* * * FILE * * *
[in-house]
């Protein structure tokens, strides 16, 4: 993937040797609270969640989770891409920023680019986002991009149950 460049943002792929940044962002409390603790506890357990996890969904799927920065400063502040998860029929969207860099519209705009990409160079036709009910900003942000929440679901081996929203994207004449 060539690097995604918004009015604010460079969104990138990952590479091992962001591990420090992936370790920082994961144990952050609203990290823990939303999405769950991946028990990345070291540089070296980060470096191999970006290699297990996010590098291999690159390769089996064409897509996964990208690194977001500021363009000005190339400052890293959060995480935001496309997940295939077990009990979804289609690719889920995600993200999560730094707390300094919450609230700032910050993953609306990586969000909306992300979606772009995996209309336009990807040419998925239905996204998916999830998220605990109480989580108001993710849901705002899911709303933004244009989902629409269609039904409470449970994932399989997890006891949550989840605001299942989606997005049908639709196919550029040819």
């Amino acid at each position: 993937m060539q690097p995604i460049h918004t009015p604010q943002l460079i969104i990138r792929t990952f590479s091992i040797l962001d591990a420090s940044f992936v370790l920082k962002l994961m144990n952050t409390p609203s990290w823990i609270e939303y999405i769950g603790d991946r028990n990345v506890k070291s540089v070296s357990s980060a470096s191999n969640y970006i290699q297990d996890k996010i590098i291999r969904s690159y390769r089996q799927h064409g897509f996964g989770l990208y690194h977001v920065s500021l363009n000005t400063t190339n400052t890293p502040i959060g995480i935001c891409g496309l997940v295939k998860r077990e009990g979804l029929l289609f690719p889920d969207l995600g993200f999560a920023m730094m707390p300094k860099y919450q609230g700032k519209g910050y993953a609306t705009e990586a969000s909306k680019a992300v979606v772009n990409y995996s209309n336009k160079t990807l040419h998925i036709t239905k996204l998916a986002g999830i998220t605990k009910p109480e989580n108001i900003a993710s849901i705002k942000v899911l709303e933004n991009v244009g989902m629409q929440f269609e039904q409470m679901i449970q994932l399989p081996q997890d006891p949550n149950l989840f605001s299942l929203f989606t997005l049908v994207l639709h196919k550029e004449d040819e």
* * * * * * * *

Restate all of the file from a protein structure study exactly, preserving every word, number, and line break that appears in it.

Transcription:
[in-house]
């Protein structure tokens, strides 16, 4: 993937040797609270969640989770891409920023680019986002991009149950 460049943002792929940044962002409390603790506890357990996890969904799927920065400063502040998860029929969207860099519209705009990409160079036709009910900003942000929440679901081996929203994207004449 060539690097995604918004009015604010460079969104990138990952590479091992962001591990420090992936370790920082994961144990952050609203990290823990939303999405769950991946028990990345070291540089070296980060470096191999970006290699297990996010590098291999690159390769089996064409897509996964990208690194977001500021363009000005190339400052890293959060995480935001496309997940295939077990009990979804289609690719889920995600993200999560730094707390300094919450609230700032910050993953609306990586969000909306992300979606772009995996209309336009990807040419998925239905996204998916999830998220605990109480989580108001993710849901705002899911709303933004244009989902629409269609039904409470449970994932399989997890006891949550989840605001299942989606997005049908639709196919550029040819």
């Amino acid at each position: 993937m060539q690097p995604i460049h918004t009015p604010q943002l460079i969104i990138r792929t990952f590479s091992i040797l962001d591990a420090s940044f992936v370790l920082k962002l994961m144990n952050t409390p609203s990290w823990i609270e939303y999405i769950g603790d991946r028990n990345v506890k070291s540089v070296s357990s980060a470096s191999n969640y970006i290699q297990d996890k996010i590098i291999r969904s690159y390769r089996q799927h064409g897509f996964g989770l990208y690194h977001v920065s500021l363009n000005t400063t190339n400052t890293p502040i959060g995480i935001c891409g496309l997940v295939k998860r077990e009990g979804l029929l289609f690719p889920d969207l995600g993200f999560a920023m730094m707390p300094k860099y919450q609230g700032k519209g910050y993953a609306t705009e990586a969000s909306k680019a992300v979606v772009n990409y995996s209309n336009k160079t990807l040419h998925i036709t239905k996204l998916a986002g999830i998220t605990k009910p109480e989580n108001i900003a993710s849901i705002k942000v899911l709303e933004n991009v244009g989902m629409q929440f269609e039904q409470m679901i449970q994932l399989p081996q997890d006891p949550n149950l989840f605001s299942l929203f989606t997005l049908v994207l639709h196919k550029e004449d040819e």